The Olive Harvest came and went, we did very well.  but alas the price was 37 cents a kg so our monetary gain was very poor.  It is just enough to purchase the swish new cooker I have my eyes on.  but this is a slow process. The cooker will be purchased in the UK, delivered to my son who will store it for a while (time unknown?) until his neighbours who have a house in Madrid which they are renovating decide to load up a van full of goodies and drive to Spain.  We will then collect the cooker from them in Madrid and bring it home.  I feel like it's Little House on the Prairie and I have to await the arrival of the next wagon train west.  Patience not being my strong point this is a challenge.

I had planned to get cracking on my Fig Recipe Book which I hope to publish this year but then I was asked to participate in the celebrations for International Women's Da…

Huge Apologies

Its been ages since I posted.  Firstly life got busy... secondly Blogger started playing silly buggers and wouldn't let me in... several days of wrangling with Google over passwords and correct identities followed, during which time life got even busier and so the whole thing was put to one side while the real world was dealt with.

Three weeks have passed and so I decided it was time to get back on the case.  I tried for one last time to log into Blogger as I used to, just in case, and voila.... its as if nothing had happened at all! Grrrrr. Oh well.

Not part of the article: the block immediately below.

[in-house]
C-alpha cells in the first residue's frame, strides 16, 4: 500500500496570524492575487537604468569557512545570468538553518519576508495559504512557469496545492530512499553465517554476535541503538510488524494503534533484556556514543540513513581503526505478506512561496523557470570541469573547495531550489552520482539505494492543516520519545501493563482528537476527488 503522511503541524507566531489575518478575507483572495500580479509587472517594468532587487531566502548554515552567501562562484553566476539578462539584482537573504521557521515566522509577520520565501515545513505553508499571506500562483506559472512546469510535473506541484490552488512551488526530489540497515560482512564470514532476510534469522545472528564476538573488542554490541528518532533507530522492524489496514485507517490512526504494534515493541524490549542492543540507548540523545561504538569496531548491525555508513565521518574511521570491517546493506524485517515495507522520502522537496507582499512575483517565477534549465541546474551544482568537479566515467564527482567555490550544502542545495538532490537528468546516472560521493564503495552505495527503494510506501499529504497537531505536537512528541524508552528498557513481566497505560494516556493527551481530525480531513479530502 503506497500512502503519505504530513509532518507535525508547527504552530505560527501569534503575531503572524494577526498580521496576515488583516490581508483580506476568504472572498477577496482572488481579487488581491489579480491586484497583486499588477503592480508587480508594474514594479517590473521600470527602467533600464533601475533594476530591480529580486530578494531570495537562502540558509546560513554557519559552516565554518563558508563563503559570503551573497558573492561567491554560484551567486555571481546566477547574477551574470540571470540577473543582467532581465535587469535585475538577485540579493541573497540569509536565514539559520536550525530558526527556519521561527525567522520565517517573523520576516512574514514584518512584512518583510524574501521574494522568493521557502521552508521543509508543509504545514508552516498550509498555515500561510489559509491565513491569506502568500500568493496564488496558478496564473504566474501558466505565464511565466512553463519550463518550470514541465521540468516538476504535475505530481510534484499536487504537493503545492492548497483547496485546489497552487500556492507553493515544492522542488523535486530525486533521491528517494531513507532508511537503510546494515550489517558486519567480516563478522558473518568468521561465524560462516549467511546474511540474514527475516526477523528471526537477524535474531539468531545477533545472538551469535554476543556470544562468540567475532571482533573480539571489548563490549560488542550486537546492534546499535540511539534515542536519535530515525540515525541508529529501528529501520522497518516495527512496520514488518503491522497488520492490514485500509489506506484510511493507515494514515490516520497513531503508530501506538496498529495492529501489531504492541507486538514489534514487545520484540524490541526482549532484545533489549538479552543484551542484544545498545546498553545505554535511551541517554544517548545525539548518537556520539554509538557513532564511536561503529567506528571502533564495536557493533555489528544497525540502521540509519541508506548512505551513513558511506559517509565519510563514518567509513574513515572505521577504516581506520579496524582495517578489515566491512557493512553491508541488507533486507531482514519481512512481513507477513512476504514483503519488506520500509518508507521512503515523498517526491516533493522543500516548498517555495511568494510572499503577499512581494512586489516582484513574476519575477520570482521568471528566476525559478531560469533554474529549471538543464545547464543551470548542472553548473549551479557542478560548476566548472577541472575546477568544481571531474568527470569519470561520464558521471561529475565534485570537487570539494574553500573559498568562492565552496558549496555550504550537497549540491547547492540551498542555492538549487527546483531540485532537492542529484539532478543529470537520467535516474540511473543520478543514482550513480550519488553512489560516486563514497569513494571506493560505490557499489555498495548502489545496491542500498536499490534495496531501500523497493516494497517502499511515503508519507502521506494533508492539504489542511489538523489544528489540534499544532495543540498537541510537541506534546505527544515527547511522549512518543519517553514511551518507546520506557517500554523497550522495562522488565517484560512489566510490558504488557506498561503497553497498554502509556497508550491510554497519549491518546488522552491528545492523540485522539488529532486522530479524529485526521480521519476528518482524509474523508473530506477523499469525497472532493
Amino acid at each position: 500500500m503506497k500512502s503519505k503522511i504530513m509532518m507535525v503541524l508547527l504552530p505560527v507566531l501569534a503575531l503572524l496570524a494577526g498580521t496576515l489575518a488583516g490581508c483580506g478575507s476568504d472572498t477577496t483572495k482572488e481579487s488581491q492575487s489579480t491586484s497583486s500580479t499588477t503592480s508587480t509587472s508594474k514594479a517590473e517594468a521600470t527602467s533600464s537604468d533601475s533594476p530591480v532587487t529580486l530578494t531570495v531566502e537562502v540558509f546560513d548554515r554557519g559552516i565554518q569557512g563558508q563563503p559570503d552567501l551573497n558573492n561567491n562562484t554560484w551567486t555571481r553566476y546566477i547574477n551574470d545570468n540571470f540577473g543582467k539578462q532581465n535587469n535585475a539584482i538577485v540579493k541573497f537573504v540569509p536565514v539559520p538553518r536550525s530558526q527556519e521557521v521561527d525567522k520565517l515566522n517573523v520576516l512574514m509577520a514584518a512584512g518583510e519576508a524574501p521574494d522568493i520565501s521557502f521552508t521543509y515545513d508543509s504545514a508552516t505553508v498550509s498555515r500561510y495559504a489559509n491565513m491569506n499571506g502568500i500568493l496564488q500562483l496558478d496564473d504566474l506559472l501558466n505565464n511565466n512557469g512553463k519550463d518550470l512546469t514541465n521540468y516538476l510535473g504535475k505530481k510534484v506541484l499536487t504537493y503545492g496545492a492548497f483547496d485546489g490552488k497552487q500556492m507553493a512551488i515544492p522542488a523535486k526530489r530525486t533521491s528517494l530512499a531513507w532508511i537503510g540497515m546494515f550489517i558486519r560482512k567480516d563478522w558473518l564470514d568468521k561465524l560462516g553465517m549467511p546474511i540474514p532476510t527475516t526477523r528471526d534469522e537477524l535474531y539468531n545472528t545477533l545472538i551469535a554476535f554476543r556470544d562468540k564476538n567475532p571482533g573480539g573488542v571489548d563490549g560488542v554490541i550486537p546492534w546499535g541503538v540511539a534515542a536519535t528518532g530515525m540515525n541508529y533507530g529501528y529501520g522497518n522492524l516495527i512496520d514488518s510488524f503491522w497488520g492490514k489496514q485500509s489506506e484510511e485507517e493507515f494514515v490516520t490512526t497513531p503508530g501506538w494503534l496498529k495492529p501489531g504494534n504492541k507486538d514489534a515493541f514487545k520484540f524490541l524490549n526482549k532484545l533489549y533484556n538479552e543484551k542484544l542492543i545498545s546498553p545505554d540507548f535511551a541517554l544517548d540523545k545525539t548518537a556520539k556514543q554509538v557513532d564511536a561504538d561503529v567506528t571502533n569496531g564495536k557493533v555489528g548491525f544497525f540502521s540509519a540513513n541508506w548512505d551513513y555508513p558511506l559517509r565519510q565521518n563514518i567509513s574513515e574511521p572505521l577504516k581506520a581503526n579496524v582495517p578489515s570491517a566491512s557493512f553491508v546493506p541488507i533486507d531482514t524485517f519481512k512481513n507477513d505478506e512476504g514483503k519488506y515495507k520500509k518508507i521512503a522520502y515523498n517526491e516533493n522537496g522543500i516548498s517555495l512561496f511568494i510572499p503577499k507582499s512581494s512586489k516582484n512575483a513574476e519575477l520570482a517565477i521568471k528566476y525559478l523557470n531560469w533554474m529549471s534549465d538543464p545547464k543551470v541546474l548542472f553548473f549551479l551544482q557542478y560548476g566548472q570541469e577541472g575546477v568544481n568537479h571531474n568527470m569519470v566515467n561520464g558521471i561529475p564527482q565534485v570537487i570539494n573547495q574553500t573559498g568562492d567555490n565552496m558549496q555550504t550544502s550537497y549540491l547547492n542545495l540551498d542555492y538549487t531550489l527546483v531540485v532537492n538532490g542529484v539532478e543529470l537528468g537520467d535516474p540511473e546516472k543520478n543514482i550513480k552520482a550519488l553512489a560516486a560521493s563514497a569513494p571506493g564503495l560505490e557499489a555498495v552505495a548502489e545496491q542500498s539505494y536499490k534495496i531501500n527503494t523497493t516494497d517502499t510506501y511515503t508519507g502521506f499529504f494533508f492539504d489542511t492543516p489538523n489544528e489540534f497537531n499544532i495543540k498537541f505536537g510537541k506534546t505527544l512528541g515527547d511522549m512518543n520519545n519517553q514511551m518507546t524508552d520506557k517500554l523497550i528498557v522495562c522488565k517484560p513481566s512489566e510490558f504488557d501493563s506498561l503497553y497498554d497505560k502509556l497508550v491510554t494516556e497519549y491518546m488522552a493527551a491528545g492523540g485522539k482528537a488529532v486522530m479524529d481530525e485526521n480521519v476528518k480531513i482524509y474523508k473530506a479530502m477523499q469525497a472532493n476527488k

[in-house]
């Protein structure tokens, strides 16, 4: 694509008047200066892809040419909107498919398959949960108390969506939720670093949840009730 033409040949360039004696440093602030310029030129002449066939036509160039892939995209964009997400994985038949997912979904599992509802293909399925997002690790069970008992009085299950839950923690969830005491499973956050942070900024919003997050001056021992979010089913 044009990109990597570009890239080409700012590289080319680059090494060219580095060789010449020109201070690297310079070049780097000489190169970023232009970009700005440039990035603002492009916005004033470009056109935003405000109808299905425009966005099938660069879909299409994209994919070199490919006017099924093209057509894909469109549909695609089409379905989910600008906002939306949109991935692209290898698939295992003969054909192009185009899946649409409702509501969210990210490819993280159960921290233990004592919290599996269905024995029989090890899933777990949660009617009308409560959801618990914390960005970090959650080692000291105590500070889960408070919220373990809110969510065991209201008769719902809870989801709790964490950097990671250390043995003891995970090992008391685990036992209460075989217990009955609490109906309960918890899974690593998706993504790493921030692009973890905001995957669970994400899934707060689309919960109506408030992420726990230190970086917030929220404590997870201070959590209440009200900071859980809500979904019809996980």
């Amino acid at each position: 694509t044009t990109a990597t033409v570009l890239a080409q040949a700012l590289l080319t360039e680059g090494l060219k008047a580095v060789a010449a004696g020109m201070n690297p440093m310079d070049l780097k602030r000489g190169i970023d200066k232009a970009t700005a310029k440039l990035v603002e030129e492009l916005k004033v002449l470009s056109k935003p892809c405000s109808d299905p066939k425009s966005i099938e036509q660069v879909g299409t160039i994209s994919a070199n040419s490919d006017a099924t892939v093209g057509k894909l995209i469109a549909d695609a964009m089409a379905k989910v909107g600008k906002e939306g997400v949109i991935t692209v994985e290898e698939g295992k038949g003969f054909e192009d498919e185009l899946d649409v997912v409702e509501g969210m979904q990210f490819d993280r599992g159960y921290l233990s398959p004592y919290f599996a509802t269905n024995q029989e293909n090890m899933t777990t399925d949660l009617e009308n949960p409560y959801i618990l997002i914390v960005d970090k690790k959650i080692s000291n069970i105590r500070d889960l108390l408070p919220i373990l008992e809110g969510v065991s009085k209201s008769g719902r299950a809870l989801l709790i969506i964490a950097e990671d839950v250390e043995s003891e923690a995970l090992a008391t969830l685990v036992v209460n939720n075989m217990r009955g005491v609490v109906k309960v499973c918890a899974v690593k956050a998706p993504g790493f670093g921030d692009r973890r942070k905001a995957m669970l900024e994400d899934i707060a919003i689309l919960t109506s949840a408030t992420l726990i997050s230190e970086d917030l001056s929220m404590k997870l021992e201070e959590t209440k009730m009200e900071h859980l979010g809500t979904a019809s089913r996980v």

A proper post will be forthcoming later today or tomorrow.  I haven't forgotten the request for the walnut and lentil loaf recipe... that too shall manifest itself shortly.  Along with what happened for International Womens Day... more volunteers and how spring is shaping up on the finca.  Thank you for your patience.

It Doesn't Have to be Meat

Around about us some people are still harvesting olives, I wonder why we rushed so, but it's how we always do it - like we have a deadline. So much pressure  And we still don't know if we can afford the cooker we want. Patience.

We had a couple of Dutch volunteers for ten days and they helped Steve make a serious dent in the pruning of some of the olives. They were nice people too so it was very pleasant hosting them. Having two extra very hungry mouths to feed gave me an excuse to play with the bread oven again. This winter I've used it fairly regularly and I'm starting to feel like I know what I'm doing .

In our 'turn a knob' or 'flick a switch' society we have mostly forgotten about how to cook with fire. In fact someone mentioned to me about cooking with fire being dirty and I wasn't really quick enough to refute them but in my limited experience I've found it quite the opposite . Look at how clean the oven looks, you wouldn't think …

Olive Harvest The Final Tally

We always feel a little under pressure during the harvest. There is often an underlying worry that the Cooperative will stop taking in olives and we won't be finished. In reality they continue until the last man has brought in the last olive. But we don't want to be the last man.

This year most of our neighbours were using mechanical shakers and petrol driven leaf blowers to gather up the harvest. In previous years the countryside resounded with the sounds of wood on wood as sticks hit branches laden with olives. Sometimes we could even hear the satisfying thuds as the olives hit the ground. And there were always voices calling, shouting, greeting.. and laughter. That was all missing this year. At times we felt we were the only ones using sticks.

Except for one neighbour whose mechanical shaker broke and so he turned up the next day with some friends armed with sticks. We were able to call out greetings across the fence and shout encouragement. They finished well before us and…